Story Ideas: Older Students, Rat Rods & a Dance Revolution

This occasional CMM series features a sampling of crazy cool or highly relevant stories that can be localized for different campus audiences- along with a few suggestions on ways to create and present that content.

1) Dancer, Revolutionary: Student staffers at Ball State’s Ball Bearings recently produced a fantastic audio slideshow featuring Ian Truelove, a BSU undergrad who is known for dancing across campus.  It is a nice reminder of the endless potential of public expression stories.  There must be a few brave or quirky students, profs or townies who are known for their more unique activities, attires or routines while on campus.  This type of report makes me think even larger- maybe a slideshow of eclectically-decorated student dorms or professors’ offices, or a behind-the-scenes video of how the hip hop club gets down.  Or of course there is the ultimate social media/public expression effort: Plan a flash mob– a dance or even a snowball fight.

2) Older Undergraduates: As a report in Insight at University of Nevada, Reno, begins, “Picture the most diverse undergraduate student you know. The funkiest. The least traditional. Chances are, even in the most radical mash-up of identity politics— the vegetarian Buddhist lesbian Chicana— the visualization is pretty standard regarding one pretty specific characteristic: age.” Undergraduates in their mid-to-late twenties, and beyond, provide an interesting student set to profile– their back-stories (i.e. why the later start/finish?) and their inherent advantages and difficulties mingling with their younger student peers.  Multimedia angle: This type of story screams for an audio slideshow, allowing an older student or two to share their story in their own words.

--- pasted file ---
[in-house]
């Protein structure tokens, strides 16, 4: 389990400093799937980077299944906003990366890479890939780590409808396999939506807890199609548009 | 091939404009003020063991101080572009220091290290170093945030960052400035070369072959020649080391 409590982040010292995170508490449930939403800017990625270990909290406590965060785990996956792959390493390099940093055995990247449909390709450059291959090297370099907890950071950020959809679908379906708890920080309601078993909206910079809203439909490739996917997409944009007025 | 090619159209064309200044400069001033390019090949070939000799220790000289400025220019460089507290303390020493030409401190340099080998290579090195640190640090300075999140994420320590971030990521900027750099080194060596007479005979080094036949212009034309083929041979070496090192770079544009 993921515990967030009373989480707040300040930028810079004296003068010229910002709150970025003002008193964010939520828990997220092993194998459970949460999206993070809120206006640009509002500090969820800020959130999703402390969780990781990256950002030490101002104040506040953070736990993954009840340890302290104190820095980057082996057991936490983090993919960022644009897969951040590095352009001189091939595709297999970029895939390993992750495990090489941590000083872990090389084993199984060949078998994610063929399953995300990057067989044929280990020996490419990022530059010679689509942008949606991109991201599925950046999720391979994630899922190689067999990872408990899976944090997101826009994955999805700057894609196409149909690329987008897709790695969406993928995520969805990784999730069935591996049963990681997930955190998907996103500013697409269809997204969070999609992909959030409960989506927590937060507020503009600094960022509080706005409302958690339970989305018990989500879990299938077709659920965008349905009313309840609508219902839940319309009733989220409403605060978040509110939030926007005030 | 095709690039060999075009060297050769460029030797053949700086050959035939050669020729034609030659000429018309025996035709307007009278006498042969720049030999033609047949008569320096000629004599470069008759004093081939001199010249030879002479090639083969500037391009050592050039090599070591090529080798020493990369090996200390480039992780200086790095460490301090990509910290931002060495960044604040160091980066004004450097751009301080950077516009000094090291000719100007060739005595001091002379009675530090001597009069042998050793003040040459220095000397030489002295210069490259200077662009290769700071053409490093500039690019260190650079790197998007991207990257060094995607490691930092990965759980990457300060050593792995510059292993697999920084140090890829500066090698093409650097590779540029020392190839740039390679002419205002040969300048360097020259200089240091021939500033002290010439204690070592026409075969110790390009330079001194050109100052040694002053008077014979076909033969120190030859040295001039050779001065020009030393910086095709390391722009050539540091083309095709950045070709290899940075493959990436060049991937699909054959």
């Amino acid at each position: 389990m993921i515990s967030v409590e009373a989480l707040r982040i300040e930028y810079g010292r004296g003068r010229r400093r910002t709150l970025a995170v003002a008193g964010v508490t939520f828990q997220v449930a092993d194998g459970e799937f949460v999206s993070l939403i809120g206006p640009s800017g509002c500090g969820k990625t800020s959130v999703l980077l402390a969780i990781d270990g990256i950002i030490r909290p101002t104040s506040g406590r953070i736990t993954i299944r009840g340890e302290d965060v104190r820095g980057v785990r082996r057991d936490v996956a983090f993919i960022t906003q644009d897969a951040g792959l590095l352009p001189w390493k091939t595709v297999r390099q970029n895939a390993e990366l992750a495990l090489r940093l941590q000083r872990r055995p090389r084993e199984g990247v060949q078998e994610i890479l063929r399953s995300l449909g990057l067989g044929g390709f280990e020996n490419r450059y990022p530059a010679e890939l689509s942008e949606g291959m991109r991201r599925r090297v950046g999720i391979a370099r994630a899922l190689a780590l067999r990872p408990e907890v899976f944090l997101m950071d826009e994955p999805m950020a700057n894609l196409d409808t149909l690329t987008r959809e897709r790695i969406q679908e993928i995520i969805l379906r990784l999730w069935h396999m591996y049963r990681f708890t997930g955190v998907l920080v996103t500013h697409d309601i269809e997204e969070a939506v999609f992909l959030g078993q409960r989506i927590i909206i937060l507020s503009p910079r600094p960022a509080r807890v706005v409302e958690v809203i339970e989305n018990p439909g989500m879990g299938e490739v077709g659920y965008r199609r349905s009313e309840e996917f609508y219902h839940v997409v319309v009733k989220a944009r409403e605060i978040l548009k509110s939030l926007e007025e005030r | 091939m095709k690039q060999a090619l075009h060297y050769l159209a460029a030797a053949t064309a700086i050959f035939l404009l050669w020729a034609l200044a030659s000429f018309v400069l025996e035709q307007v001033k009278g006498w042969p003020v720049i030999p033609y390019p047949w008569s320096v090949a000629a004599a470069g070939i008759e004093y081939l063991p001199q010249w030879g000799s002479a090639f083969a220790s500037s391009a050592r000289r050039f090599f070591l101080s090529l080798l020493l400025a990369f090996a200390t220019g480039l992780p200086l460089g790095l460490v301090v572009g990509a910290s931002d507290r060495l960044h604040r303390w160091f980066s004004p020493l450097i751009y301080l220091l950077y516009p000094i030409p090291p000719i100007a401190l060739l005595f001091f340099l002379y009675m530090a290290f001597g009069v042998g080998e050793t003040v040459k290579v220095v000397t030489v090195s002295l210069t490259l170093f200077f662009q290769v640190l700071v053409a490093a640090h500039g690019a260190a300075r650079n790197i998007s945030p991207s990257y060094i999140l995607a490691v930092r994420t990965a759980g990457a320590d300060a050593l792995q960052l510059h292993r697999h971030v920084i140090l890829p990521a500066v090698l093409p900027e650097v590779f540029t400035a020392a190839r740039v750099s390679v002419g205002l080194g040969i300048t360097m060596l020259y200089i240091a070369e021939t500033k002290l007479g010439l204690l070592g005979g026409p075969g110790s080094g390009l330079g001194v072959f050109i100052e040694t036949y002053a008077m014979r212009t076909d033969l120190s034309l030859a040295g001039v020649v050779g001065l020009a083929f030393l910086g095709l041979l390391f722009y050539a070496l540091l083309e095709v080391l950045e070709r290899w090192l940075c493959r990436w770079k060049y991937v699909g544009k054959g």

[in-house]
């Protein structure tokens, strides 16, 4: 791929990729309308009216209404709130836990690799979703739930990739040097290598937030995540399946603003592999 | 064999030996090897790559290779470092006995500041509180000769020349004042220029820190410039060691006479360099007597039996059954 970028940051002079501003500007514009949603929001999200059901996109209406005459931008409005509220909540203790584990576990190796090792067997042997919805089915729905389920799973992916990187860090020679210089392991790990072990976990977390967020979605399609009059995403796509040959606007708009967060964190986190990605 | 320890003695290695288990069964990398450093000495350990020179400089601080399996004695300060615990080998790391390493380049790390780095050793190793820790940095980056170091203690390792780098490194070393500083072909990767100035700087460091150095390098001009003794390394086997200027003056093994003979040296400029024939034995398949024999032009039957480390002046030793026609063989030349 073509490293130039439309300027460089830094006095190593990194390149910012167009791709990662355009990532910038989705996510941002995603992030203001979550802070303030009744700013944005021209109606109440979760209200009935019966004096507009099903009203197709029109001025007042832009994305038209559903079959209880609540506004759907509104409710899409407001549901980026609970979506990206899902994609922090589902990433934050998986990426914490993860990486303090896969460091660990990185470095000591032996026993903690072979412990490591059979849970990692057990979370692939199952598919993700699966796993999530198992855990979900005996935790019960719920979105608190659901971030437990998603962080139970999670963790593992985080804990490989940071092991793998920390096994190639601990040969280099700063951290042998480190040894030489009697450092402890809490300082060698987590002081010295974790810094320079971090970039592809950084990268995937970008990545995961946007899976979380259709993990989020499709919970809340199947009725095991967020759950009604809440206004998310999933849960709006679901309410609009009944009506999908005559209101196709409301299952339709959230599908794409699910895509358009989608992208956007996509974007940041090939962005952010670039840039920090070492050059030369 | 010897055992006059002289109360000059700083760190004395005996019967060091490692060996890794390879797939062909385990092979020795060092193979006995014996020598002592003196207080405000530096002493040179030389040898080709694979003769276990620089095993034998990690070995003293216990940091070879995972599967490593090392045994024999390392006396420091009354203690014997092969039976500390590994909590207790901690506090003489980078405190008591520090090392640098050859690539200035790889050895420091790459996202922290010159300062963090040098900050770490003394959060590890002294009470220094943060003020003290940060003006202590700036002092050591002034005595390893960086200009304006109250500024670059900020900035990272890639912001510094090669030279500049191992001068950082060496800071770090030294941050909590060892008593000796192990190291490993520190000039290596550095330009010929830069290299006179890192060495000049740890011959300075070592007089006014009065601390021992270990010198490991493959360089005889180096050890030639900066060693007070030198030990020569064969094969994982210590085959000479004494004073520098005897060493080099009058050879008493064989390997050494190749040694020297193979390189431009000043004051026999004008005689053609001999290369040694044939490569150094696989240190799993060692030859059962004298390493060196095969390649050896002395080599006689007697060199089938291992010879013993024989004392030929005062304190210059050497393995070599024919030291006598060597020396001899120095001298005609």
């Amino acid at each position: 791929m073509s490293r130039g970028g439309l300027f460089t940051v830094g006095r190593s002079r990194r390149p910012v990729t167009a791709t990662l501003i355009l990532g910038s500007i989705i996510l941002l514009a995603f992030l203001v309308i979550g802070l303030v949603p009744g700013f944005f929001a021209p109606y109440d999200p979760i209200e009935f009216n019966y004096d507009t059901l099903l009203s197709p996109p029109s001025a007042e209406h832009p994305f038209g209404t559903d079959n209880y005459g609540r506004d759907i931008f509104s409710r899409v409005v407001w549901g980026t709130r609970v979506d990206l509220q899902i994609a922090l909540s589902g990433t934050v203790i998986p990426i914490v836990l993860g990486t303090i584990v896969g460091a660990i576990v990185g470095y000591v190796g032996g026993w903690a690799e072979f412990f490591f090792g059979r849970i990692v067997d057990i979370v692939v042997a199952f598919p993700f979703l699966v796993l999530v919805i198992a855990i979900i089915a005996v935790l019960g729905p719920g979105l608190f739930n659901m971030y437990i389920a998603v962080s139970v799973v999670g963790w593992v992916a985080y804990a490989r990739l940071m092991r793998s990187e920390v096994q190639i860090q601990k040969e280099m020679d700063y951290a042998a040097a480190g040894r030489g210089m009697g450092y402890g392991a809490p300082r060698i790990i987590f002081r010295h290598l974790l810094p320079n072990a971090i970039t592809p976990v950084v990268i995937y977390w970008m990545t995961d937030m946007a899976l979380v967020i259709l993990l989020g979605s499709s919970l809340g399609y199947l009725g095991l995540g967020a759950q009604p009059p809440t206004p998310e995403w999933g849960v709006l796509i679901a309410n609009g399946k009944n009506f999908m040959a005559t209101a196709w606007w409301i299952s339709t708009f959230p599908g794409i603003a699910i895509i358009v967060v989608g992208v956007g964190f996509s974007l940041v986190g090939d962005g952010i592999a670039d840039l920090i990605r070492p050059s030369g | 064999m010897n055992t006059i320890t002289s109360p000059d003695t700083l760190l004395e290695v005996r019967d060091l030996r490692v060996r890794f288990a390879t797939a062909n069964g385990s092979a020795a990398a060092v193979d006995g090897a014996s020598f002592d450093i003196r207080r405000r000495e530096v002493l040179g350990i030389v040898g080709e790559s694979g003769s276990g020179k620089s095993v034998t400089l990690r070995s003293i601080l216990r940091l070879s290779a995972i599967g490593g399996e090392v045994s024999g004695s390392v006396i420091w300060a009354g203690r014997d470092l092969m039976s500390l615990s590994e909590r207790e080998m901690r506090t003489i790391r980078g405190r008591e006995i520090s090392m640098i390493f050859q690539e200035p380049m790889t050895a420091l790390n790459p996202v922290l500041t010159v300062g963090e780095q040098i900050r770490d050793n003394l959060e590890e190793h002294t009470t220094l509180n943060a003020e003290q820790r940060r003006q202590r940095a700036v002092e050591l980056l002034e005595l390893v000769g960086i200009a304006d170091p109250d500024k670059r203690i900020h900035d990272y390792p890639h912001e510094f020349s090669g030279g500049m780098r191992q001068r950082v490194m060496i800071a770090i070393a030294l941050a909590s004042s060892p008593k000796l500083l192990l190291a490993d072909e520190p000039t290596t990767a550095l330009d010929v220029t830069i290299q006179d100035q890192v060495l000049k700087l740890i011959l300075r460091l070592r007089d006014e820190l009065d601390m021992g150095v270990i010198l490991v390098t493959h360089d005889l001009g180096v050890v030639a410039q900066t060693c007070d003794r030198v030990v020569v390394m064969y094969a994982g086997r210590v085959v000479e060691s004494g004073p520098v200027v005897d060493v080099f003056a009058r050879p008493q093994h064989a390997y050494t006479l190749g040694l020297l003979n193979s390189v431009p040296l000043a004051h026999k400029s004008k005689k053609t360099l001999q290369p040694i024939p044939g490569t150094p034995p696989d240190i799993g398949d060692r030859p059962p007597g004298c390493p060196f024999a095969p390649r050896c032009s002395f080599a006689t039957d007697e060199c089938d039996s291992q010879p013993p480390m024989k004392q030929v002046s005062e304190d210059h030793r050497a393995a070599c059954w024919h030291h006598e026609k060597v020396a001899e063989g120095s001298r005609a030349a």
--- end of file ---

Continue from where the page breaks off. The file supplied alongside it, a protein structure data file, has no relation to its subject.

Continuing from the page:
3) “Trash My Ride”: FLUX at the University of Oregon recently ran a feature on rat rods, or especially beat-up older cars purposefully kept in crappy condition.  Is there a rat rod culture on or near your campus?  Are certain students known for having especially decrepit vehicles?  Or maybe this calls for a more general story on students’ memories of their first autos or craziest driving tales.

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